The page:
In a new special report series brought to you by Microgrid Knowledge and Siemens, we’re providing a guide to help microgrid developers avoid the pain points that can wreck the financial and operational assumptions for a project. This fourth article in the series outlines Step 3: Making the Right Microgrid Procurement Decisions.
A developer must bring together providers for controls, electricity, generation and much more. As microgrid technologies advance and options proliferate, it can be difficult to keep pace with the latest options and make the right procurement decisions.
The pitfalls of making the wrong decisions regarding major equipment from vendors, such as distributed energy resources (DERs) or the microgrid system control, include development challenges that remain hidden until they are at their most difficult to solve.
For example, choices that lead to negotiating contracts with multiple vendors often result in costly time delays. Or a battery system provider might want to sell controls for its system, unaware that other DERs in the system and customer needs require a different type of microgrid control.
By ensuring that equipment from various vendors integrates seamlessly and making a careful decision around the most critical piece of equipment – the microgrid system control – procurement decisions become a perfect patchwork quilt rather than a minefield.
Watch the Microgrid Knowledge webinar “Preventing Scope Gaps for Microgrid Developers: Steps to Develop Microgrids Easier, Faster, and Cheaper.”
The local utility will have interconnection rules and fees and may require grid connection upgrades. It could impose other requirements, even capping the size of the system permitted. A generation provider unfamiliar with those limits might be happy to provide more generation than the microgrid is allowed to install.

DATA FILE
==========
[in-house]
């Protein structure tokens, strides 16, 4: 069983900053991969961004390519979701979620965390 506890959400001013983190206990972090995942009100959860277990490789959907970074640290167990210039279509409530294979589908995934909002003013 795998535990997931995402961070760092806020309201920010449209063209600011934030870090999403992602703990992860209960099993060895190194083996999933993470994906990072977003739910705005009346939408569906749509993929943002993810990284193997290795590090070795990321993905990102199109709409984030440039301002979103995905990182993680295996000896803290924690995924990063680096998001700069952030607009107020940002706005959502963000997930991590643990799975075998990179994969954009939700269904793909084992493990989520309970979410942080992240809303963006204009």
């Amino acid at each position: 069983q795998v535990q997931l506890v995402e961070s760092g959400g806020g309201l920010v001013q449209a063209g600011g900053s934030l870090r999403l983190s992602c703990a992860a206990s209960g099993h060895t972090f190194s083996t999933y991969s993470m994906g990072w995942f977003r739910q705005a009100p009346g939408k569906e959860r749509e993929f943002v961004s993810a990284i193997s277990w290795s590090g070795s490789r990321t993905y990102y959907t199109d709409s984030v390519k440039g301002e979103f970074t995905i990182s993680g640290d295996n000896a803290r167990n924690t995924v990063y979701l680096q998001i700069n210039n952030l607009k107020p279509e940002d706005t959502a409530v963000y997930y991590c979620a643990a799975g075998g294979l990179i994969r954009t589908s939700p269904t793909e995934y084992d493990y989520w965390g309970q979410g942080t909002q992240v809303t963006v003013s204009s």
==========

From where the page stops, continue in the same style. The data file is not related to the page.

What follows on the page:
However, by ensuring that equipment from various vendors integrates seamlessly and making a careful decision around the most critical piece of equipment — the microgrid system control — procurement decisions become a perfect patchwork quilt rather than a minefield.
There is no Apple for microgrids (yet)
Many vendors offer solutions that are not truly technology agnostic. This can limit a developer’s ability to ensure the microgrid is built to evolve with new technologies and changing customer needs. In the world of personal computing, a company such as Apple can provide solutions for all of a customer’s needs. But in the case of microgrids, hardware and software innovations are emerging rapidly from new and established vendors. There is no Apple that can seamlessly do it all. The most seamless option is the use of hardware and systems that can interconnect and function together regardless of the component manufacturer.
System control is mission critical
The microgrid system control is perhaps the most important procurement decision to ensure the microgrid can deliver customer expectations — when it comes online and in the future. Developers need to be aware of how controls for various systems compare. There are hardware, software and cloud-based software control options available, and controls expertise is needed to best choose the one that will serve project needs better than others.
To learn more about eight key system control considerations for microgrid developers, download the full report. And check out the previous articles in the series below:
Download the full report “5 Steps to Develop Microgrids Easier, Faster and at Less Cost: The Definitive Guide for Microgrid Developers,” courtesy of Siemens to learn more.